5. What is the biggest thing you would have done differently from the ruling administration over the last 5 years? (Or, if you were part of the Administration - what would you have done differently?)

The failure of WCBC to support green initiatives in the Wrexham area has led to the loss of opportunities to create good quality local jobs and has had a damaging effect on attempts to help Wales to improve its sustainability. Public transport has also deteriorated considerably over the last 5 years, seriously affecting those on lower incomes. Fewer public transport opportunities result in more cars using the roads, creating significant negative effects on levels of pollution.

6. Local health pressures are well documented, from delayed ambulances to issues in the hospital. How can the council help resolve those problems?

The major responsibility for hospitals and ambulances lies with Betsi Cadwaladr Health Board and the Ambulance Trust, but they are subject to pressure from local authorities such as WCBC. If elected, I would play my part in contributing to this pressure. The Council can also have a direct impact on treatment waiting times by investing more to improve social care, so that patients who are medically ready to leave hospital can be supported in their own homes rather than taking up valuable hospital beds. Care workers play an essential and highly skilled role in the system and need to be paid and valued accordingly, whether in Council or private employment.

7. What will you do on a local level to help support people in your ward affected by the cost of living crisis?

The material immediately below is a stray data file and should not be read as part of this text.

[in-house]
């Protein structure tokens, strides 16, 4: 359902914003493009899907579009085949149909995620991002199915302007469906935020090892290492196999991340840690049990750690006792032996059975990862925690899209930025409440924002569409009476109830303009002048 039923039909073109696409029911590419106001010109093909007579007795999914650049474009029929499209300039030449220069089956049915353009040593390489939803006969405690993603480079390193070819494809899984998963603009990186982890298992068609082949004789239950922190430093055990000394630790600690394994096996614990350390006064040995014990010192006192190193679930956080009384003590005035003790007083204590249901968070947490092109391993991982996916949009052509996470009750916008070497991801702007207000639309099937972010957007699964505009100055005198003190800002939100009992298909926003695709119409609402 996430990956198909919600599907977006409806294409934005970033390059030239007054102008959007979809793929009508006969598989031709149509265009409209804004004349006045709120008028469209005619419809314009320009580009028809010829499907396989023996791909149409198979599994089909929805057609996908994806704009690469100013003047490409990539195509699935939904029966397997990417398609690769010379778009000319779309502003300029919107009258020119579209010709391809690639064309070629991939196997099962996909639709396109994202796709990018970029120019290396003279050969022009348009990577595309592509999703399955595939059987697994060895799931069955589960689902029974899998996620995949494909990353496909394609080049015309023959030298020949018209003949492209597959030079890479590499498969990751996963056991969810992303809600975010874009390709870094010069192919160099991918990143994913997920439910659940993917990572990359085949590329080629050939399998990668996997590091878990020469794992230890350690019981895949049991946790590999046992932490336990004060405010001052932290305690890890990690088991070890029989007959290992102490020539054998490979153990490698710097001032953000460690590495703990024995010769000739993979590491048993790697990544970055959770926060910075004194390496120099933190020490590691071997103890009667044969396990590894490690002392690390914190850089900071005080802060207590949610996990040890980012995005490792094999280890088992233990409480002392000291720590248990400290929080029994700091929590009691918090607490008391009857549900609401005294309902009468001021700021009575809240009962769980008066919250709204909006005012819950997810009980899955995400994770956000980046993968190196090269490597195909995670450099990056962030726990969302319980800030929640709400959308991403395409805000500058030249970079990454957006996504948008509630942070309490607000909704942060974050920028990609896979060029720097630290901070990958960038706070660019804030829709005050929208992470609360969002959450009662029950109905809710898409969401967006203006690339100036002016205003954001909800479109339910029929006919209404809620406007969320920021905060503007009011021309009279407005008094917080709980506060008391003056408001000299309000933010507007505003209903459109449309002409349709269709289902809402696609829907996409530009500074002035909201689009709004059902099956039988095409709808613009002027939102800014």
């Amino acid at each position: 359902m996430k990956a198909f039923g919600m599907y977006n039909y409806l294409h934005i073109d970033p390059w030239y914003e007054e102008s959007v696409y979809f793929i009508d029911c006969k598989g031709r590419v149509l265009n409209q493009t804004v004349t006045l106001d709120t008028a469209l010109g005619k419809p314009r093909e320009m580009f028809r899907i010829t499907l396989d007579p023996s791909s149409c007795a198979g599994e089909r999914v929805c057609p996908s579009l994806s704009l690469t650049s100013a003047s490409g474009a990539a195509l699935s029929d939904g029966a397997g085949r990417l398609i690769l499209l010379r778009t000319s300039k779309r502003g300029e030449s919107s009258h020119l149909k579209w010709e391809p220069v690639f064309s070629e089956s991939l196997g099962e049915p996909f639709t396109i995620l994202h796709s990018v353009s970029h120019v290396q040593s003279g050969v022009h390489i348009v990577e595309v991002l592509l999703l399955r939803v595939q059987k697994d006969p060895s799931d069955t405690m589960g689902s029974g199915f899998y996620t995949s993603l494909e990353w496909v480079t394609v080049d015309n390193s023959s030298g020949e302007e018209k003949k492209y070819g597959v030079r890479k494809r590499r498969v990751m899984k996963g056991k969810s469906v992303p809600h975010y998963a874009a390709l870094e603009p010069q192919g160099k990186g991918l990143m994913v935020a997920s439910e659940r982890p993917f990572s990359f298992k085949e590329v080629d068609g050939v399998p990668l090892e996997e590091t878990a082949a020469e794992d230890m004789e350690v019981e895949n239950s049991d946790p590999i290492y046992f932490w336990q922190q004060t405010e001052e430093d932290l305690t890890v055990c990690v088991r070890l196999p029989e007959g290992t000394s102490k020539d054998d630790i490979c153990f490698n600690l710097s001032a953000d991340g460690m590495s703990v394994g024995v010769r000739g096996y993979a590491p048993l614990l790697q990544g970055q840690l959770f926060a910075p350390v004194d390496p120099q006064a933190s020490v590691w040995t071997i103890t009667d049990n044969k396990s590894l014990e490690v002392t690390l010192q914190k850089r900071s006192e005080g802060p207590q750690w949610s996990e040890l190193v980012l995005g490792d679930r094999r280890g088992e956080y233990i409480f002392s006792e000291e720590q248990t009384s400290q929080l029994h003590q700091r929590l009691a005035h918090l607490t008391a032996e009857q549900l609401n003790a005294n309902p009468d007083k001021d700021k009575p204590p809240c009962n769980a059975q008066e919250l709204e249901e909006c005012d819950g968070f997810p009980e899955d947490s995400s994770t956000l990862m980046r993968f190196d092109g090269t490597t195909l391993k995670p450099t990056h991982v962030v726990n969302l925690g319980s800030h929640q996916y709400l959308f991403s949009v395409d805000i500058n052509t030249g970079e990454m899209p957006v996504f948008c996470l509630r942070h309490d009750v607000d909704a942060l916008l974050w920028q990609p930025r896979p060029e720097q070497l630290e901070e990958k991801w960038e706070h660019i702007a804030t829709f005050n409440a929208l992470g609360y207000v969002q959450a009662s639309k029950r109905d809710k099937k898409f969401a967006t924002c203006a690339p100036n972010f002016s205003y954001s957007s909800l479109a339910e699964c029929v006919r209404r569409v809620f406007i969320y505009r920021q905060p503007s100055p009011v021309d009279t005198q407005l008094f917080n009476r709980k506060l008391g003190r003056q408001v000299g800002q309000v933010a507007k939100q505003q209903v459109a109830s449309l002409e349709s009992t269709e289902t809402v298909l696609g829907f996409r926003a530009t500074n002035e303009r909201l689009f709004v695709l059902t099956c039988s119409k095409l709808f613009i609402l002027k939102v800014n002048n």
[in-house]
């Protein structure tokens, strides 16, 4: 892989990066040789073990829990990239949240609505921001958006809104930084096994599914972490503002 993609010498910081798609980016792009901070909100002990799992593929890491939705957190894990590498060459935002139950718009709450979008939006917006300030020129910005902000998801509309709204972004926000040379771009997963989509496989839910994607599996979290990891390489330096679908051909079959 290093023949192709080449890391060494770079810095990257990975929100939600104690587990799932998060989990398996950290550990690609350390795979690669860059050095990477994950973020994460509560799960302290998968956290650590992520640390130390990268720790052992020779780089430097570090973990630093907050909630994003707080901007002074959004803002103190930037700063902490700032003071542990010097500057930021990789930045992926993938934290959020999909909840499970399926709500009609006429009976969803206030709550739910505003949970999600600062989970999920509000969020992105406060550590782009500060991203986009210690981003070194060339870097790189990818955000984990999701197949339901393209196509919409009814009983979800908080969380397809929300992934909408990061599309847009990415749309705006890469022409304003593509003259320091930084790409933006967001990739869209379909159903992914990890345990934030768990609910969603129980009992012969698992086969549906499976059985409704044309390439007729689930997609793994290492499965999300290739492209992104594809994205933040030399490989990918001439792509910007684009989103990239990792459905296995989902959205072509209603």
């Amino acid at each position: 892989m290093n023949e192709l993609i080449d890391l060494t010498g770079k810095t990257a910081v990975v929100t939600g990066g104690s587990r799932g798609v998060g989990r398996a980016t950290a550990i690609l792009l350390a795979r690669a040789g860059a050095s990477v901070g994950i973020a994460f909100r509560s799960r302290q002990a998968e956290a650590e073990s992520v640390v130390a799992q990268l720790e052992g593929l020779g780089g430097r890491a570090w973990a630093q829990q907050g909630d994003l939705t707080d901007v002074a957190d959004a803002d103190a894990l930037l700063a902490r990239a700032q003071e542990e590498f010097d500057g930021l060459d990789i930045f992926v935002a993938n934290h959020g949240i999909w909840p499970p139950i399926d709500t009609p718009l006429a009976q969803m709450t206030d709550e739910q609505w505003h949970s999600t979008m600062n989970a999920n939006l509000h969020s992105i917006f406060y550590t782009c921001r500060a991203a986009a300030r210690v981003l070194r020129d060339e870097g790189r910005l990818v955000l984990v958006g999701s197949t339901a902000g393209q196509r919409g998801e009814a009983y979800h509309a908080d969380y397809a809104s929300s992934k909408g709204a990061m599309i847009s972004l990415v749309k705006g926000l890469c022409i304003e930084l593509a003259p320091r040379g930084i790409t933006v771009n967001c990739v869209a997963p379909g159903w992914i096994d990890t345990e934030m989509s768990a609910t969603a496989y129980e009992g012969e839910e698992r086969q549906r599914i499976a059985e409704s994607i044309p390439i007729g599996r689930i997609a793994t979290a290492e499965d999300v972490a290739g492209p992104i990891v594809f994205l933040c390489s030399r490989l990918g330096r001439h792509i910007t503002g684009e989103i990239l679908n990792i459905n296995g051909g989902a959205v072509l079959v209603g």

The cost of living crisis is set to worsen considerably as the year progresses and not all needs in the community are obvious. As an elected member, I would do my utmost to help any resident of Coedpoeth to identify sources of help and to successfully claim any relief to which they are entitled.

8. How would you improve the local education system?

As a school governor, I have seen that schools are finding it very difficult to manage their budgets effectively. One reason for this is that significant sources of funding are often received at the very end of the school's financial year which require immediate spending in order for these sources of funding not to be lost. If elected, I would put pressure on funding bodies such as GwE and the Welsh Government to release these funds to schools much earlier in the year, in sufficient time to enable them to be included in schools' financial planning more effectively.

9. When the public view the Full Council meeting in June, do you envision you could be part of a Party, Group or coalition, and if so, specifically who and why?

As a member of the Welsh Liberal Democrats, I look forward to becoming a part of the Lib Dem Group on Wrexham Council. Liberal Democrats have a long history in Wrexham Council of being local champions and have a proud reputation for getting things done. I look forward to the opportunity of living up to this reputation. Of course, as a member of Wrexham Council, I would be happy to collaborate with any other councillor or grouping under certain circumstances, in order to move forward with reasonable and progressive proposals.

10. This is a noteworthy election with 16 and 17 year olds now able to vote, what have you done to engage this new electorate and what do you think is the biggest issue for them locally ?

Our newest voters have had their education disrupted over the past three school years. Their main concern now is that this should not harm their future prospects in education and/or employment. I talk to many young people and am impressed by how serious they are about making a success of their lives. I will help in any way I can to repair the damage done to their education and mental wellbeing by the pandemic. We also have a duty to make sure that future generations inherit a world fit to live in. As a member of Wrexham County Borough Council, I will play my part in this responsibility.